With the beginning of university terms fast approaching, I thought it would be fitting to do a post on my experience of and tips for the conundrum that is Fresher's Week. I found the first couple of weeks of university to be very difficult, despite being told that they were going to be none-stop fun. However, do not fret! I did settled in and thoroughly enjoyed my first year, even if the first couple of weeks weren't all they were cracked up to be.
- It's okay to not have the time of your life straight away
It's so easy to start university expecting it to immediately be the best thing that has ever happened to you. The pressure to go crazy during Fresher's Week, bond with your flatmates and settle in is pretty overwhelming, and yet we're told that it's going to be amazing. So, if you don't find that you're having an absolute whale of a time 24/7, it's can make you feel like you're failing at student life. Although there is a great deal of fun stuff going on when you first arrive at uni, you're juggling with trying to get to grips with a huge life change... you're most likely moving out of your family home for the first time!
In all honesty, I didn't really enjoy Fresher's Week. The concept of going out and expecting to have a fab time with complete strangers is rather odd. Yes, you may have been friends with them on Facebook all summer, but they're still strangers. And it can be quite scary to drink a lot and become vulnerable with people you hardly know. I thought that Fresher's Week was going to be one of the best times of my life, that the nights out would be incredible, and that I'd feel comfortable instantly with my flatmates... but the reality of it was that it was very difficult. I'd only just met these people, and I was homesick! Although students-to-be are told time and time again that they're going to have an amazing time, nobody tells you that it's okay to be homesick and overwhelmed.
I felt like I was failing at Fresher's Week by feeling overwhelmed by the huge life and environment change, and I struggled to be apart from my mom. But I'd just moved to a different city that I didn't know at all, away from my parents for the first time, it's completely natural to feel homesick! And it's okay, it's normal. In no way did it mean that I was a failure. Amazing times will come, but they might happen a few weeks down the line when you've settled in and started to make proper friends. I'm looking forward to going out in Fresher's Week this year (in my second year), because I know the city well now and have an established group of lovely friends - so if Fresher's Week isn't all you dreamed of, don't worry, good times and great nights out will come.
- Look out for your flatmates and don't be a burden to them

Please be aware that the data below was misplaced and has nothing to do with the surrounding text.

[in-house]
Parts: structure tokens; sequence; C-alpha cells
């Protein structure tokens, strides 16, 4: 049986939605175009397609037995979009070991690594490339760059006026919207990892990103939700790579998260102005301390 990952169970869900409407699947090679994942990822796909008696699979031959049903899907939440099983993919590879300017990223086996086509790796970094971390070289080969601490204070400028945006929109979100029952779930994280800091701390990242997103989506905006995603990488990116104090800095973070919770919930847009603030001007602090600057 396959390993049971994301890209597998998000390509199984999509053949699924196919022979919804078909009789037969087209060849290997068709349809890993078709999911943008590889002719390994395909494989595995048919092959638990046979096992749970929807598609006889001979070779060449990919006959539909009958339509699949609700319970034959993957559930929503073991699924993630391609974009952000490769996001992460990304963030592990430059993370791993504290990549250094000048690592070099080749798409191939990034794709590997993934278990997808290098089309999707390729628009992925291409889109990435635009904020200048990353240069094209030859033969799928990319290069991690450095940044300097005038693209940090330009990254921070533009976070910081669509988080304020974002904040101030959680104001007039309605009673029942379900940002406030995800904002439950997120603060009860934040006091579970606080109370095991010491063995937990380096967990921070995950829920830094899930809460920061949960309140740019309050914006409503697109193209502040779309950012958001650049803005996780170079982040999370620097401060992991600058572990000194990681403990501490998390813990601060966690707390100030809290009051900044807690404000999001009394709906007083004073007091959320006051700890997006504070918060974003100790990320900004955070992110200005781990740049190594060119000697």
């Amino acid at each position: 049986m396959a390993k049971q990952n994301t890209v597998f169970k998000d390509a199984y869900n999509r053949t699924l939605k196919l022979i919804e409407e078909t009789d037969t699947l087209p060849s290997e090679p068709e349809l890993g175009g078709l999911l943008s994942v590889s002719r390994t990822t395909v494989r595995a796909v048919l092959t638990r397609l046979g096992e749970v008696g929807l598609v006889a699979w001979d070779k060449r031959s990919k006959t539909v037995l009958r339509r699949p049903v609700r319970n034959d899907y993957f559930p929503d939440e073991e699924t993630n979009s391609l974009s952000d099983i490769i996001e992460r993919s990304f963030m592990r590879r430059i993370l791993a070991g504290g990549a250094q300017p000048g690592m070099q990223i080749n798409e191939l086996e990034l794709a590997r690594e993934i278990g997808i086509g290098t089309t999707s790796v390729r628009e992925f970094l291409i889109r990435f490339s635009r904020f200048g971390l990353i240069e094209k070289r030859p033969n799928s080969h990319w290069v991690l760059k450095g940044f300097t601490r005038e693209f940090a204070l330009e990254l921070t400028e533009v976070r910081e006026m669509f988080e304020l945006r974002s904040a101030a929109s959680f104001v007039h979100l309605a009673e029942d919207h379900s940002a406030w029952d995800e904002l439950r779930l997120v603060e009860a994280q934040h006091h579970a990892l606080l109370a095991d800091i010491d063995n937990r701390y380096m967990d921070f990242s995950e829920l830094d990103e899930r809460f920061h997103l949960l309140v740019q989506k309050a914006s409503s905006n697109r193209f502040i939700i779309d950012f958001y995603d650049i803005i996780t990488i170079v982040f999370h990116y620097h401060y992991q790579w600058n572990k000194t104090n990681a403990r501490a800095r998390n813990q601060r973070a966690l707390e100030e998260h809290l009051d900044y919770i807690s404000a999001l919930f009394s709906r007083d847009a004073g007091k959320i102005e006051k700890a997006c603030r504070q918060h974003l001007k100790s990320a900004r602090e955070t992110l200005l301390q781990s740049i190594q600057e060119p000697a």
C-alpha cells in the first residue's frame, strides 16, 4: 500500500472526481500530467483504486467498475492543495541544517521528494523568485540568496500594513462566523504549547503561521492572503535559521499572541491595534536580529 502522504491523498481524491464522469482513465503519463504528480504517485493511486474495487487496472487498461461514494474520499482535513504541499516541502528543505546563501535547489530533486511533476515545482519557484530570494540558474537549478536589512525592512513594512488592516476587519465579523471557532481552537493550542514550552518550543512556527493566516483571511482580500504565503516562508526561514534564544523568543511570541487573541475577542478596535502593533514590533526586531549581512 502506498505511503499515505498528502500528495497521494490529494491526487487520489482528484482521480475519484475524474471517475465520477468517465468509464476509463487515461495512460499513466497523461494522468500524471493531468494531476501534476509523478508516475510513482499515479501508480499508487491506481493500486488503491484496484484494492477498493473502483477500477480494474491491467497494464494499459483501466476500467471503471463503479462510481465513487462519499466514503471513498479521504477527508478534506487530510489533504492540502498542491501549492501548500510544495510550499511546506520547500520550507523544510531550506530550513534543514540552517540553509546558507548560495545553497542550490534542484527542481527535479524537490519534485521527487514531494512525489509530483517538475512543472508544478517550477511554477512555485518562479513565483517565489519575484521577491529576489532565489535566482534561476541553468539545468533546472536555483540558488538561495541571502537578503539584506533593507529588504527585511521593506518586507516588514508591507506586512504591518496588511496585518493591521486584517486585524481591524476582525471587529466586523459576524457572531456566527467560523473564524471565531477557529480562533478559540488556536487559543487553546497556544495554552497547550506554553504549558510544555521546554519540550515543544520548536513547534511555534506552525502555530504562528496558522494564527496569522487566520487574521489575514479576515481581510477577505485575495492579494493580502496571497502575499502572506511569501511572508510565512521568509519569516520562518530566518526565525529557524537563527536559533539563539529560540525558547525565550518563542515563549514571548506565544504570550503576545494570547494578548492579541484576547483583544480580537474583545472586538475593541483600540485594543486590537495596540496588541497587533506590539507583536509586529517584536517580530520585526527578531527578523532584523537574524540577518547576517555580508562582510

As I said, Fresher's Week is an odd concept because you're going out with and putting your trust in strangers. When me and my friends from home would go out before university, we'd look out for each other and make sure that nobody was on their own or being harassed. So it was weird not having that security during the first nights out at uni. Look out for your flatmates and try to stick together - helping a drunken flatmate my be the start of a brilliant friendship! And ultimately, it's just a kind thing to do. During my Fresher's Week, one of my flatmates was rather smashed and was refused entry to a club. She ran across the road alone out of frustration and confusion, away from the crowds of students. I felt obligated to follow her and make sure she was okay and wasn't going to be wondering the streets alone. We queued again and eventually were let in, and although it was a bit annoying at the time, I couldn't have left her. Plus, it made us closer immediately as she appreciated that I stuck with her. It was something that we brought up lightheartedly and fondly all year.
And if you're someone who really lets lose on a night out and is used to having your friends from home drag you away from the dance floor and deposit you into a taxi... it may be best if you try to reign it in ever so slightly during the first couple of weeks. By all means, have a great time and plenty of booze, but you don't want to be a burden for your flatmates. It's no fun to babysit a smashed stranger all night, and it most likely won't help with your quest to bond with your new pals.
- Make the most of university events
During the first couple of weeks of uni, there will be all sorts of free events on offer to you. My university provided open bus tours of the city, film nights, afternoon teas, markets and all sorts of quirky affairs. I was keen to check them out, but as my flatmates weren't so keen, I ended up not going. I wish I had gone because I could have made more friends and settled in quicker. It can be very intimidating to go to events alone, but there's nothing shameful or embarrassing about it. There will be other students who have gone alone, and everyone will appreciate a smiley face and a simple hello. Remember that it's all new and scary to every fresher... you're all in the same boat. If you want to go to an event, don't miss out, just go! You haven't got anything to lose.
I hope this was helpful, and I hope I haven't put anyone off! I thought it was important to be honest and highlight that as well as being jam packed with fun events, the first couple of weeks at university can be hard. You're trying to juggle so much. I think that if someone had made that clear to me this time last year, I would have found it easier to cope with my feelings and wouldn't have felt like a failure. I adore university now, but it did take a few weeks for me to settle in.